After a follow-up of 10.5 months, the Symptom Severity Scale and Physical Function Scale of the Swiss Spinal Stenosis Questionnaire improved by 0.9 (p < 0.05) and 0.7 points, respectively. The mean Oswestry Disability Index improved from 53.9 to 34.6 (p < 0.05). Local and radiating pain under strain showed statistically significant improvement on the Visual Analog Scale (8.9 vs. 5.0 and 8.4 vs. 4.6, respectively). Maximum walking distance increased from 190 to 1,029 m. Apart from one patient requiring surgical decompression of an adjacent segment, there were no reoperations, neurological deteriorations, or other complications.

The results of this study indicate that minimally invasive bilateral crossover decompression is a promising technique for the treatment of spinal canal stenosis. With its design to spare facet joints, it can potentially reduce the risk of spinal instability, especially in patients with steep facet joint 3)

2015

The evidence provided by a systematic review for the effects of unilateral laminotomy for bilateral decompression, bilateral laminotomy and split-spinous process laminotomy compared with conventional laminectomy on functional disability, perceived recovery and leg pain is of low or very low quality. Therefore, further research is necessary to establish whether these techniques provide a safe and effective alternative for conventional laminectomy. Proposed advantages of these techniques regarding the incidence of iatrogenic instability and postoperative back pain are plausible, but definitive conclusions are limited by poor methodology and poor reporting of outcome measures among included studies. Future research is necessary to establish the incidence of iatrogenic instability using standardised definitions of radiological and clinical instability at comparable follow-up intervals. Long-term results with these techniques are currently lacking 4) 5).

Patients who underwent unilateral laminotomy for bilateral decompression for lumbar canal stenosis were prospectively enrolled in a study of Chang from the Department of Neurosurgery, Tokai University, Kanagawa, Japan. Before surgery and six months after surgery, the following sagittal alignment parameters were measured: lumbar lordosis (LL), pelvic tilt (PT), pelvic incidence minus lumbar lordosis (PI-LL), and sagittal vertical axis (SVA). At the same time, Short Form 36 and visual analog scale (VAS) were estimated. The patients were divided into poor postoperative physical score group (P_poor) and good postoperative physical score group (P_good) as well as into poor postoperative VAS group (V_poor) and good postoperative VAS group (V_good). The postoperative spinopelvic parameters were compared between these two groups, respectively. Finally, Chang examined the correlation between the spinopelvic parameters and the outcome scores using scatter plots and linear regression analysis.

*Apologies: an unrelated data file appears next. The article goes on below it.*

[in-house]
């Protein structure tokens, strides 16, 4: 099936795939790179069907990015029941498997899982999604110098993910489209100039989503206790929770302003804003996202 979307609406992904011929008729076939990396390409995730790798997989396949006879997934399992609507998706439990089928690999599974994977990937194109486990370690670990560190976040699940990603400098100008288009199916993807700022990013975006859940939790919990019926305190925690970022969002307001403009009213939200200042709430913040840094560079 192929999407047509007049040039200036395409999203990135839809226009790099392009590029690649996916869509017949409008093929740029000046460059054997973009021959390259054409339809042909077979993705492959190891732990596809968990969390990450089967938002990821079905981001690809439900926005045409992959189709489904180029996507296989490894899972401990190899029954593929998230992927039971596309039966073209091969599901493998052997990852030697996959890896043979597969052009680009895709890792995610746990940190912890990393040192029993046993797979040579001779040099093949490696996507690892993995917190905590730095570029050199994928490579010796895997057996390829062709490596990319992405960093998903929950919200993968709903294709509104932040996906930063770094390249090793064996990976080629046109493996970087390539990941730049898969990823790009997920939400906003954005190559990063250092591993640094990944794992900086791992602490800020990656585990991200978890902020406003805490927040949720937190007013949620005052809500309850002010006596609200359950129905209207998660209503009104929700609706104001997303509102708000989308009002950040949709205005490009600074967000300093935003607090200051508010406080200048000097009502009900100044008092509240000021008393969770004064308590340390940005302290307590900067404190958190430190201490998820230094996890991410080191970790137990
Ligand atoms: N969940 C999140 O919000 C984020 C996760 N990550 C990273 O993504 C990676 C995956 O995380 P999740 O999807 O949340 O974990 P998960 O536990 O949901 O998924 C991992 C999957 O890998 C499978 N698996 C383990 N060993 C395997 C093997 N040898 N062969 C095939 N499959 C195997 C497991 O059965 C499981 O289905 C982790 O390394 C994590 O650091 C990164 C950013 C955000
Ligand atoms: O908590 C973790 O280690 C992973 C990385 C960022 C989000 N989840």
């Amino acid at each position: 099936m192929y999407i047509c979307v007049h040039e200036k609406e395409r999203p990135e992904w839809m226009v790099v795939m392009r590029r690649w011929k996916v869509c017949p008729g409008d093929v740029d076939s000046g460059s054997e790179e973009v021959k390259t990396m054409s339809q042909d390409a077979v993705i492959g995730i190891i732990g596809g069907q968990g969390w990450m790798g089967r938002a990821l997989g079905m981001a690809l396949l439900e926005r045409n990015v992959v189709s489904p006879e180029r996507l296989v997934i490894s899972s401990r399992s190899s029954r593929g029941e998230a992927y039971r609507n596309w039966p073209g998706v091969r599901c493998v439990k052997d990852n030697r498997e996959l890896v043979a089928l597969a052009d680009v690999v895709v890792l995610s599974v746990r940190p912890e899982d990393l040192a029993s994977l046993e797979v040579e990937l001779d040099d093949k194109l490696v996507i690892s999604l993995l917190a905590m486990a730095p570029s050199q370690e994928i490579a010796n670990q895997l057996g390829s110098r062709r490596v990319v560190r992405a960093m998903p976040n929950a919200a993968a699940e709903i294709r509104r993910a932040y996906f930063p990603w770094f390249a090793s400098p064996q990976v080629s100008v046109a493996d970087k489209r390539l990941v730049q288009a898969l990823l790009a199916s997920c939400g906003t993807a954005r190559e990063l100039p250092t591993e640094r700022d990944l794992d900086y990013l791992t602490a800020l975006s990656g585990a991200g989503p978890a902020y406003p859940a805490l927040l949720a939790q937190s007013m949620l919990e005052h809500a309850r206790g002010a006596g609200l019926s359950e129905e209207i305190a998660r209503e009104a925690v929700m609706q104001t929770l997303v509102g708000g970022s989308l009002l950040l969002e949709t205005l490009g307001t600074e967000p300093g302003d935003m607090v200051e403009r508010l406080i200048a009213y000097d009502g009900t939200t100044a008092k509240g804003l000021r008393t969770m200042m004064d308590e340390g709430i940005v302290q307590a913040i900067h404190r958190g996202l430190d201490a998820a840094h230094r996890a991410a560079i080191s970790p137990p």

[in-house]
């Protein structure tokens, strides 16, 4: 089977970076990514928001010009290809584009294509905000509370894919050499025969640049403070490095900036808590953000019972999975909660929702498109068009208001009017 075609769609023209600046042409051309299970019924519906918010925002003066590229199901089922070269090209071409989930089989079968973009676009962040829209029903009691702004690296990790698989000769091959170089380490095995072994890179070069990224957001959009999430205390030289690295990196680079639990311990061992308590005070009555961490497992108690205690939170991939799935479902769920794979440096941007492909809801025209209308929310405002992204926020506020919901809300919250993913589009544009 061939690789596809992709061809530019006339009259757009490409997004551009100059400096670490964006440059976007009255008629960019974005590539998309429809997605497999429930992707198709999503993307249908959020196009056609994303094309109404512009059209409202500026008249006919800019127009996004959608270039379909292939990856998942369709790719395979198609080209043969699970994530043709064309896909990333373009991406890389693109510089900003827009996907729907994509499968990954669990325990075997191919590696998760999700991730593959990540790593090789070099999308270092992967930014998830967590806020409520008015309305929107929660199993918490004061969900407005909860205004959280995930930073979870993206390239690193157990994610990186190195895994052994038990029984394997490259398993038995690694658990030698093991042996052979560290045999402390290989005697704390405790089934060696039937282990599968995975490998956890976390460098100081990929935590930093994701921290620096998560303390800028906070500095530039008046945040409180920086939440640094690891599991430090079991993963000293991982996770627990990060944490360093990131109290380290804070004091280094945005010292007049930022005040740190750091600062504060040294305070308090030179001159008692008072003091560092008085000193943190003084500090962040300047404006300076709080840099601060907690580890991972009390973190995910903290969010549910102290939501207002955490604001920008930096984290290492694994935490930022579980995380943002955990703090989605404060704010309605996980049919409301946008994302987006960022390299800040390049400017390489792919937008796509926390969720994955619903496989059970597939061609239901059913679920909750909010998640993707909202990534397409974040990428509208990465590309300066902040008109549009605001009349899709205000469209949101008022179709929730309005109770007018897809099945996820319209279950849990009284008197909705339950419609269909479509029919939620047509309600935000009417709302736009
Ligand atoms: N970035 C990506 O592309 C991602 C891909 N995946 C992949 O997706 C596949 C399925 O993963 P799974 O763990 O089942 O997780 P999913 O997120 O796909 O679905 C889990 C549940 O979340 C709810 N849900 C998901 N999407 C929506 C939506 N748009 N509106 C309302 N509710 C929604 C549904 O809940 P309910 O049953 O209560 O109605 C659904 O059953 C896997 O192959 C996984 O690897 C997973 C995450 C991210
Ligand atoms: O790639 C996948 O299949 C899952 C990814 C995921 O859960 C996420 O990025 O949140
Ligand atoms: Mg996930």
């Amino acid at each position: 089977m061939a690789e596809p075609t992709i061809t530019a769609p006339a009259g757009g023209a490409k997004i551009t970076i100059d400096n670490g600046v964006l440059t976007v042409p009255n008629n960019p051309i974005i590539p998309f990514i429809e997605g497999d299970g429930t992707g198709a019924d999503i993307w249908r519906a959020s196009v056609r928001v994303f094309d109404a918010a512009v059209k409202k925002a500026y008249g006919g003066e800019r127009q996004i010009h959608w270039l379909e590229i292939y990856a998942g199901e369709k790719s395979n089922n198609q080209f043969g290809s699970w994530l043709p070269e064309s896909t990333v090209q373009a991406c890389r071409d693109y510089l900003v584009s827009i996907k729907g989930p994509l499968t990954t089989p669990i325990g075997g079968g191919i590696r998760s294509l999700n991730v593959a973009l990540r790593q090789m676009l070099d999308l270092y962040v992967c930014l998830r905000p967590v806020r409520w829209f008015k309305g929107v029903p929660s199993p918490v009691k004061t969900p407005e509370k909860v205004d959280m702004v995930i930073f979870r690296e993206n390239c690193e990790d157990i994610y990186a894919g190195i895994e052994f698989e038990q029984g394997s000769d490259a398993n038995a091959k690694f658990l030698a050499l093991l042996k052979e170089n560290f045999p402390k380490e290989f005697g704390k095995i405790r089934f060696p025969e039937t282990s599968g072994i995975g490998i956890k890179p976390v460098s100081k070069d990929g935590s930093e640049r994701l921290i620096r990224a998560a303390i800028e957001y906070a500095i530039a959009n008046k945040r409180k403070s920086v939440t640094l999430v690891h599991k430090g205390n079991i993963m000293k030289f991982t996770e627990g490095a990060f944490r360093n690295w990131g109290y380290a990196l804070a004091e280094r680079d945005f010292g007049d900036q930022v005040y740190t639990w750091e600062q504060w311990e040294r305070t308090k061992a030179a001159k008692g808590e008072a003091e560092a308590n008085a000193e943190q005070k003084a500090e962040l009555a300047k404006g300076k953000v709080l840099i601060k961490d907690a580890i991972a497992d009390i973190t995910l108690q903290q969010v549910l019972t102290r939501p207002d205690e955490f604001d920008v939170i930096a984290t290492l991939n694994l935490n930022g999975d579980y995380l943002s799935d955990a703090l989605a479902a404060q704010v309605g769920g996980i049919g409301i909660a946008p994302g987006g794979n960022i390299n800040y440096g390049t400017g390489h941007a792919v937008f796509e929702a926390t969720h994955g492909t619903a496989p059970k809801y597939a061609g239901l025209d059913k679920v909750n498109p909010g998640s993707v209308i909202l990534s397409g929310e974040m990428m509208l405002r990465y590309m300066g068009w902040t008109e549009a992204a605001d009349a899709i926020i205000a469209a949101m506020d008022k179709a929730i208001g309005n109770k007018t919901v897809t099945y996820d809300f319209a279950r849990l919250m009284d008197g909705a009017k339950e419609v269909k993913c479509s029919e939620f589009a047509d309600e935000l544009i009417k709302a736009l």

Fifty-two patients were enrolled into the study. Although the spinopelvic parameters (LL, PT, PI-LL) significantly improved after surgery, the absolute values of improvement were relatively small. The postoperative spinopelvic parameters were significantly worse in the P_poor and the V_poor group compared to the P_good and the V_good group, respectively. The correlation analyses also showed that worse postoperative spinopelvic parameters correlated to worse outcome in SF-36 and VAS.

Sagittal spinal balance significantly affected the outcome of patients undergoing decompression surgery for lumbar canal stenosis, the knowledge of which may serve better patient management 6).

2016

Medical records of patients who underwent MUL for LSS decompression between 2005 and 2010 were reviewed, and a questionnaire was distributed to complement the long-term outcome data. The study population consisted of 176 patients including 17 patients with stable grade I spondylolisthesis. Complications and reoperations were meticulously analyzed. Clinical outcome was measured using a modified Prolo scale and was further dichotomized in good vs. poor outcome. Predictive factors were obtained from uni- and multivariate analyses.

The median age of the cohort was 70.0 years and the follow-up 71.7 months. Complications occurred in 5.1 % of the patients. The overall reoperation rate was 17.0 %, including surgery, which was exclusively performed at other levels in 4.0 %. The reoperation rate for fusion was 4.5 %. Good neurogenic claudication outcome faded from 98.3 % at hospital discharge to 47.2 % at 6 years. Multivariate analysis identified previous lumbar operation as a potential independent predictor of a reoperation; potential independent predictors of poor long-term claudication outcome were older age, female gender, higher body mass index (BMI) and tobacco smoking.

In our experience, the long-term reoperation rate after MUL for LSS is not negligible and higher in previously operated patients. It seems like the good initial clinical results after MUL may fade over time, and several patient-related predictive factors including potentially modifiable obesity and tobacco smoking seem to play an important role 7).

2009